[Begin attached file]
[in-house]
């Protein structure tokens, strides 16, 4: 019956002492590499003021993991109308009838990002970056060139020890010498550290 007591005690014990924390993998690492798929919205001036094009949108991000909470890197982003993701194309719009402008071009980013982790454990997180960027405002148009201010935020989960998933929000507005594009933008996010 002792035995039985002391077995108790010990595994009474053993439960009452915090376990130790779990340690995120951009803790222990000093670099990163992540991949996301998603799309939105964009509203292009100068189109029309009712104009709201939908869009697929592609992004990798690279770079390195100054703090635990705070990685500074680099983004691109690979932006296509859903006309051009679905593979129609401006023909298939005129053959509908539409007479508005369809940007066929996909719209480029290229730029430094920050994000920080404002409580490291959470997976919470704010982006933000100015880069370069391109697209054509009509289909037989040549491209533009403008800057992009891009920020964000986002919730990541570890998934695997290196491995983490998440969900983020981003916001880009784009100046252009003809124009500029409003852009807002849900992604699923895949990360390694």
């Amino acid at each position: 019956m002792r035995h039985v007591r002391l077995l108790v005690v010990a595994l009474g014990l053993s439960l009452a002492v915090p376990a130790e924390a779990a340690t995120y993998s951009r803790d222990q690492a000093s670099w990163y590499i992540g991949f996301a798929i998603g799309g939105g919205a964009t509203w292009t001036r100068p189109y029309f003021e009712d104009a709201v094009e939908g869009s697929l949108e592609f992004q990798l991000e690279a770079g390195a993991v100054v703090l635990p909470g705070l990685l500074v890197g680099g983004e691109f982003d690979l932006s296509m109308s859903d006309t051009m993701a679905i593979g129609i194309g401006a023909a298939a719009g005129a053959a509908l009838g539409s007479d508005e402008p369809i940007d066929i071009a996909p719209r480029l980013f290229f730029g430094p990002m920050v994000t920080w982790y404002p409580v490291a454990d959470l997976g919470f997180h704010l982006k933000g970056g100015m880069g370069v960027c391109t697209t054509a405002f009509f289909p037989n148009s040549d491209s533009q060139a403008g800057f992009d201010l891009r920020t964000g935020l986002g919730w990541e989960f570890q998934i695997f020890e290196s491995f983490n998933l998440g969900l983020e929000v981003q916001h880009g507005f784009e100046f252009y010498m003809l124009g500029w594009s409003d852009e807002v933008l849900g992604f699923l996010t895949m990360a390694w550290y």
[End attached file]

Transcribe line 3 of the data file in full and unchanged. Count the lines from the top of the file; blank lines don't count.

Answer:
């Amino acid at each position: 019956m002792r035995h039985v007591r002391l077995l108790v005690v010990a595994l009474g014990l053993s439960l009452a002492v915090p376990a130790e924390a779990a340690t995120y993998s951009r803790d222990q690492a000093s670099w990163y590499i992540g991949f996301a798929i998603g799309g939105g919205a964009t509203w292009t001036r100068p189109y029309f003021e009712d104009a709201v094009e939908g869009s697929l949108e592609f992004q990798l991000e690279a770079g390195a993991v100054v703090l635990p909470g705070l990685l500074v890197g680099g983004e691109f982003d690979l932006s296509m109308s859903d006309t051009m993701a679905i593979g129609i194309g401006a023909a298939a719009g005129a053959a509908l009838g539409s007479d508005e402008p369809i940007d066929i071009a996909p719209r480029l980013f290229f730029g430094p990002m920050v994000t920080w982790y404002p409580v490291a454990d959470l997976g919470f997180h704010l982006k933000g970056g100015m880069g370069v960027c391109t697209t054509a405002f009509f289909p037989n148009s040549d491209s533009q060139a403008g800057f992009d201010l891009r920020t964000g935020l986002g919730w990541e989960f570890q998934i695997f020890e290196s491995f983490n998933l998440g969900l983020e929000v981003q916001h880009g507005f784009e100046f252009y010498m003809l124009g500029w594009s409003d852009e807002v933008l849900g992604f699923l996010t895949m990360a390694w550290y």